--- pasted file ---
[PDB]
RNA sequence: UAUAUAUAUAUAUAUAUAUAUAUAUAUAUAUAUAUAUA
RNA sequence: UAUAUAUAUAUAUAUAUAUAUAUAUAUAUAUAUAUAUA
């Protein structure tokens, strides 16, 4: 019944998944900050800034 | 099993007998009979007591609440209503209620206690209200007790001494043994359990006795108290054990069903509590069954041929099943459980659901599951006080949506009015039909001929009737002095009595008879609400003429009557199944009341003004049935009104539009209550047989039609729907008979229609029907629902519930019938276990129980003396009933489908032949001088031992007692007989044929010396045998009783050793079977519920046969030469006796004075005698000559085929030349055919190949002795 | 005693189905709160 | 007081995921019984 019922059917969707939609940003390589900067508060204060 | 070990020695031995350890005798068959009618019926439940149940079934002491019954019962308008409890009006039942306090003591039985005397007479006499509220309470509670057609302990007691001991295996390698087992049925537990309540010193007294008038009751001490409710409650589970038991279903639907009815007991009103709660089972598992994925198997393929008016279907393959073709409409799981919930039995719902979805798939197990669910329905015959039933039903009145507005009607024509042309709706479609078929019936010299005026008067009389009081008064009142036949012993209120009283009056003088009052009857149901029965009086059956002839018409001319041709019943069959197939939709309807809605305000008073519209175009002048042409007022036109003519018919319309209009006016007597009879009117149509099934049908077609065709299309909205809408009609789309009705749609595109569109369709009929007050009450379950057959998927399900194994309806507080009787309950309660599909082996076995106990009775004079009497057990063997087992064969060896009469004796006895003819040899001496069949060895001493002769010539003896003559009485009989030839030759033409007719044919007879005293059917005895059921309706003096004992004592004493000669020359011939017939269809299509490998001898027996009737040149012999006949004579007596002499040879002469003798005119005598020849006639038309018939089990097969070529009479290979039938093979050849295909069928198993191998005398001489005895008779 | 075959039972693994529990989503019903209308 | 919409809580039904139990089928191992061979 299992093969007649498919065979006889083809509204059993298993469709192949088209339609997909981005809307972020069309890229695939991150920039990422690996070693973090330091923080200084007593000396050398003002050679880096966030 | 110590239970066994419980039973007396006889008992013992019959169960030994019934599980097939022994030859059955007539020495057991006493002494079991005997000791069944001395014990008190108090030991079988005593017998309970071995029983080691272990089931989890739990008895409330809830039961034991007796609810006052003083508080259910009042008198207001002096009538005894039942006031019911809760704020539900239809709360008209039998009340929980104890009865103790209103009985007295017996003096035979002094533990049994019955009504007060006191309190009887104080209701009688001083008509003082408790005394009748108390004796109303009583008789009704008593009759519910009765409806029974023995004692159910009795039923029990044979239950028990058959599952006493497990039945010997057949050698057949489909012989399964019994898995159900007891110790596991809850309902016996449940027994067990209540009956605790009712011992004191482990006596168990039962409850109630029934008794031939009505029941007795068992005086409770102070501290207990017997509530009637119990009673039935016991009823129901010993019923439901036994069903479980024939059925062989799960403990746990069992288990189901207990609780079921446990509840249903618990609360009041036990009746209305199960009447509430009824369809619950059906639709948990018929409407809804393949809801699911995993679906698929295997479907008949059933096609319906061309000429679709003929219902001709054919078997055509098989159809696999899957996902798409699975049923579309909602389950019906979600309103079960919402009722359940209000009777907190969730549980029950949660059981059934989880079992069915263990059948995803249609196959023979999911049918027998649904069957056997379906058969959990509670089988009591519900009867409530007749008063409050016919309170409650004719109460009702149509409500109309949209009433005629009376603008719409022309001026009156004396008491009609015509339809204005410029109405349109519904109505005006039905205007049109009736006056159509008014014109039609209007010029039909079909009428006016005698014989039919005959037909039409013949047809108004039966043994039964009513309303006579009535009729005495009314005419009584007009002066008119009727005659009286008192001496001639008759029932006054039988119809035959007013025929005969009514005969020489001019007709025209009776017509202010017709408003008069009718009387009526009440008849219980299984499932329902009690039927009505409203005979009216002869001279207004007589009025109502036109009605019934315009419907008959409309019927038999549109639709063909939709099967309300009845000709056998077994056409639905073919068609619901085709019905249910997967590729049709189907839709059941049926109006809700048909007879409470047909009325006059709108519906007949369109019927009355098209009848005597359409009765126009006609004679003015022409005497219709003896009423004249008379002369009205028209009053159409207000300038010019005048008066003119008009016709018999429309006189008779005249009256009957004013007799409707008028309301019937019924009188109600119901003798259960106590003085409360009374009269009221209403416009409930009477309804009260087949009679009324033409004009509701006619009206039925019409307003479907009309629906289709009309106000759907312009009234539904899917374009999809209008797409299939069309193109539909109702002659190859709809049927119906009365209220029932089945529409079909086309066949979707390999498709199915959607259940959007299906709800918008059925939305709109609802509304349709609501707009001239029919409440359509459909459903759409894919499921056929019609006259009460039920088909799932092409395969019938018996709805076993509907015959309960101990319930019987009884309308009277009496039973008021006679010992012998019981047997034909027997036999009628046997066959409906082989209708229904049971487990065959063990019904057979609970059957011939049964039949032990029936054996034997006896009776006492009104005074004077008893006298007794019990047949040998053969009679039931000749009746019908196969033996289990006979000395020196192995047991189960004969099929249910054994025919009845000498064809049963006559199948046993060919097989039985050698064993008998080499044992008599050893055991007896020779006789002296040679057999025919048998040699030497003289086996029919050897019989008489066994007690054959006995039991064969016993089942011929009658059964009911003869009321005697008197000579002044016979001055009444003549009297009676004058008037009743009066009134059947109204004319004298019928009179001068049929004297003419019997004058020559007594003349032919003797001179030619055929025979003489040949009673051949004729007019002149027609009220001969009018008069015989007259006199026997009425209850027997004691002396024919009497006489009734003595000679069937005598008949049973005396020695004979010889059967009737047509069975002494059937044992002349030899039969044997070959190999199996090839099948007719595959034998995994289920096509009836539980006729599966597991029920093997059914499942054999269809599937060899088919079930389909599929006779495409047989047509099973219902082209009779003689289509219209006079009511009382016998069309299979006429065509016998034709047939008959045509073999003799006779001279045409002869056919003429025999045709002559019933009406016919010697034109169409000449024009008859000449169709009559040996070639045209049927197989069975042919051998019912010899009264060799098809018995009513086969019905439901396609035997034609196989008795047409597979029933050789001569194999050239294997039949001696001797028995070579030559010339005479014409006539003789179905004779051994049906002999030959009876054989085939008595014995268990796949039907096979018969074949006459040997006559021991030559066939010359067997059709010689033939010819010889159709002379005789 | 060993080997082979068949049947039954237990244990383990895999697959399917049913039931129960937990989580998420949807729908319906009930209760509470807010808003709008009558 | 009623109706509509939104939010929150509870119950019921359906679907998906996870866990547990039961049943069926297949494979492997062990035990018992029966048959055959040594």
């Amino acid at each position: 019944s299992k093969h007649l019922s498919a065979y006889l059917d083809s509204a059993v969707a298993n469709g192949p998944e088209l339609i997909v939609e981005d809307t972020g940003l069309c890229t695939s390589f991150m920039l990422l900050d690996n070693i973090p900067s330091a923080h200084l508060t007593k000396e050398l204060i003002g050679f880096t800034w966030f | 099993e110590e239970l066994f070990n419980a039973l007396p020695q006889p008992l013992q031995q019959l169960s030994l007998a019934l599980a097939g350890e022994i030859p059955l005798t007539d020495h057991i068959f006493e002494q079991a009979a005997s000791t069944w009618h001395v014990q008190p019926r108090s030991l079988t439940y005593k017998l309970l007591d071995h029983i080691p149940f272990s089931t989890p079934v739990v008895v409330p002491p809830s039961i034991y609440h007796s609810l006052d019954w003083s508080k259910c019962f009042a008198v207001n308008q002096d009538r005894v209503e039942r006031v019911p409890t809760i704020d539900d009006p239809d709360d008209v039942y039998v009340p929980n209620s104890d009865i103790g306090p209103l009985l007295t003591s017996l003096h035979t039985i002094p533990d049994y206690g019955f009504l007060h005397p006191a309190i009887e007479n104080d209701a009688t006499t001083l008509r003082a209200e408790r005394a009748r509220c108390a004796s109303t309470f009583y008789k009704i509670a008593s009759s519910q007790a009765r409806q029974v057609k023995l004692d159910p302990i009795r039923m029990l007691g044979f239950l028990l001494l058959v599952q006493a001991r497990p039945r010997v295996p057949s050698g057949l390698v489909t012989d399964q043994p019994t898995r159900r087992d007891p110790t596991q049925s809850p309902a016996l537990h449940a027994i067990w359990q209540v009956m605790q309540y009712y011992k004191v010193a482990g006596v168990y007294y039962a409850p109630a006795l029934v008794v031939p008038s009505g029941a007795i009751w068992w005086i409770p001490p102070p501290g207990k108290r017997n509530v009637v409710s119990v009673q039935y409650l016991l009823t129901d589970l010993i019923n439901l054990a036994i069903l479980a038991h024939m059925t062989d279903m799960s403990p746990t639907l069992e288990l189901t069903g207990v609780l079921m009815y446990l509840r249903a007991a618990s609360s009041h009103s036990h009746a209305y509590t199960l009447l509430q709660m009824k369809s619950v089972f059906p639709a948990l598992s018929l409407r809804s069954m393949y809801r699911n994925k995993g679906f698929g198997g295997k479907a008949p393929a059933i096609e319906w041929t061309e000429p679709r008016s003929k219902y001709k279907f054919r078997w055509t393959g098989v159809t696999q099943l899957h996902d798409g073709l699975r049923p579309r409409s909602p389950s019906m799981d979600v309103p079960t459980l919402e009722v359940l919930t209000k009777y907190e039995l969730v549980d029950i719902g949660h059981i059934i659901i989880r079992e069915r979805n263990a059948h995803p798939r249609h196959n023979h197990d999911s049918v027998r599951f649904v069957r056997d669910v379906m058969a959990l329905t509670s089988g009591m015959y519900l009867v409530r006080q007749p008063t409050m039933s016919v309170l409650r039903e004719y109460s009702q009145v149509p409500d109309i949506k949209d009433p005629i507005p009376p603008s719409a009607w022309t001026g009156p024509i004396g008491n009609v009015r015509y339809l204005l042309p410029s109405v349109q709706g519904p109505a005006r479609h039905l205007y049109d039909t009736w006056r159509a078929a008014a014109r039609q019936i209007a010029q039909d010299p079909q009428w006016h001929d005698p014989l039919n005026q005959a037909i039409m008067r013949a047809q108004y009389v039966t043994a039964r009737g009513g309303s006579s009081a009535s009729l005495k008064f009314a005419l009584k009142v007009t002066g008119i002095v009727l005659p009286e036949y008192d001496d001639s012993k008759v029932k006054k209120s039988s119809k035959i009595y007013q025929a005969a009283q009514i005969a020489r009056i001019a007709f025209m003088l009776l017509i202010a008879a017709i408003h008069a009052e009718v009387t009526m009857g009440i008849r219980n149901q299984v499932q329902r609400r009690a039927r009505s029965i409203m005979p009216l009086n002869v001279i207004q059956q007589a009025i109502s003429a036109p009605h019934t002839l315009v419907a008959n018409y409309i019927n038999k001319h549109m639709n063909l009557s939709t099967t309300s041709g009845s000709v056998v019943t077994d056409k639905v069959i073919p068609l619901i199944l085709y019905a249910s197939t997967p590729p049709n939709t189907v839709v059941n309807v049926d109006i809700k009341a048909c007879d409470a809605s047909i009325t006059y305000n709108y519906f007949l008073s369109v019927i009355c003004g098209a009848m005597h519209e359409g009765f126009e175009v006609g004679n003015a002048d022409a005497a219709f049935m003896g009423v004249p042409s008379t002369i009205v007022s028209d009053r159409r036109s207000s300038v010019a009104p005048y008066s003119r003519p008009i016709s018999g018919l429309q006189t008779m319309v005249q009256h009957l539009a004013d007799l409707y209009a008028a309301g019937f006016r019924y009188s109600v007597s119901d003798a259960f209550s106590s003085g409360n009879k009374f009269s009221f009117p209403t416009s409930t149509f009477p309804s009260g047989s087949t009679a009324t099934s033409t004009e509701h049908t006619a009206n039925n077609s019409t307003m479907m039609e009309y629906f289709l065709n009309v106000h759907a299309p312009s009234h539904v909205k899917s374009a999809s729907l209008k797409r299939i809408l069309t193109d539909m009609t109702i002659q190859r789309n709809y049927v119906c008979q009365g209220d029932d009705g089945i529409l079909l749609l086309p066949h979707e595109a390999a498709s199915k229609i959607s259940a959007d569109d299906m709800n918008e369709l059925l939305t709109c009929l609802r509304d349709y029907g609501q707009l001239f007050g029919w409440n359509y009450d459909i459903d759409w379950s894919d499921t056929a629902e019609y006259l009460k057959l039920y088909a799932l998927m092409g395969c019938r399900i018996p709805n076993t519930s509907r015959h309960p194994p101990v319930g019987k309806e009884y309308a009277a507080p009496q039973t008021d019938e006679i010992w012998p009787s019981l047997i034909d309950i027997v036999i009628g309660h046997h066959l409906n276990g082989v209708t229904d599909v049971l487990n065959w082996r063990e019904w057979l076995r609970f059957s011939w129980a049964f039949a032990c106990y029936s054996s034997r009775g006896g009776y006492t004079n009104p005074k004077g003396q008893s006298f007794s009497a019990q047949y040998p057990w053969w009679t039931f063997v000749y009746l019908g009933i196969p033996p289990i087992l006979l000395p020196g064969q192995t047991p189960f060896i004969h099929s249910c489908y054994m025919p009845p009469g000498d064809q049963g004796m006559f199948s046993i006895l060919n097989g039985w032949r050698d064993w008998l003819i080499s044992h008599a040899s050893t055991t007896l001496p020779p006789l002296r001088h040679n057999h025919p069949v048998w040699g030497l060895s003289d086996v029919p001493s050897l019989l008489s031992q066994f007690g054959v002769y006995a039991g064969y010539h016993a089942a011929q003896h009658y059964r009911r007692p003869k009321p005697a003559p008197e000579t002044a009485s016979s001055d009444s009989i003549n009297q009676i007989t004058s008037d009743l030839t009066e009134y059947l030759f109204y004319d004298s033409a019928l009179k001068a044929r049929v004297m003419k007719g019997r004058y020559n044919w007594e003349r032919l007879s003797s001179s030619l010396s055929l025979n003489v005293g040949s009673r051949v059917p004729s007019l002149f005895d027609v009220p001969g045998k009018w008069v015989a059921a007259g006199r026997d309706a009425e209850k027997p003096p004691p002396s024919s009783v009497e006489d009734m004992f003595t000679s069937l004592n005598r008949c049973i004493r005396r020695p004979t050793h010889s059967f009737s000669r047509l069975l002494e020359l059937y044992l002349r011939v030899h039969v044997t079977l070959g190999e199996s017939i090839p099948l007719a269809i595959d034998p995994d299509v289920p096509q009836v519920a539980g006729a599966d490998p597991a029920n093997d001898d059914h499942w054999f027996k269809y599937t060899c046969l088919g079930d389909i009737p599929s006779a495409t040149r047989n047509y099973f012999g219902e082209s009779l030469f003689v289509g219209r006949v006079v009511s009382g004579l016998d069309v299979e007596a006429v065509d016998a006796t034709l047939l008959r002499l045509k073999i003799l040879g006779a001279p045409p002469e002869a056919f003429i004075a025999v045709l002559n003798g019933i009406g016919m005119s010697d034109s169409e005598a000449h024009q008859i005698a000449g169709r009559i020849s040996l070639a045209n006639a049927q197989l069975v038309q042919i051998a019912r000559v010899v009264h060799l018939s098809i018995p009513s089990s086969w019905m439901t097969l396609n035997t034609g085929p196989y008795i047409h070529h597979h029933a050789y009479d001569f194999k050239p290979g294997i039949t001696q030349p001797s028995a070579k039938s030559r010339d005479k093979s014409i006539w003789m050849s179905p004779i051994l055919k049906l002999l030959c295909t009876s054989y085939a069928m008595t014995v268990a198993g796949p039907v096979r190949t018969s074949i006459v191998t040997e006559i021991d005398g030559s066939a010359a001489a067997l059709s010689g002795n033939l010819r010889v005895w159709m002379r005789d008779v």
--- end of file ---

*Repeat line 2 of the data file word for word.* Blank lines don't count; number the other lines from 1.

RNA sequence: UAUAUAUAUAUAUAUAUAUAUAUAUAUAUAUAUAUAUA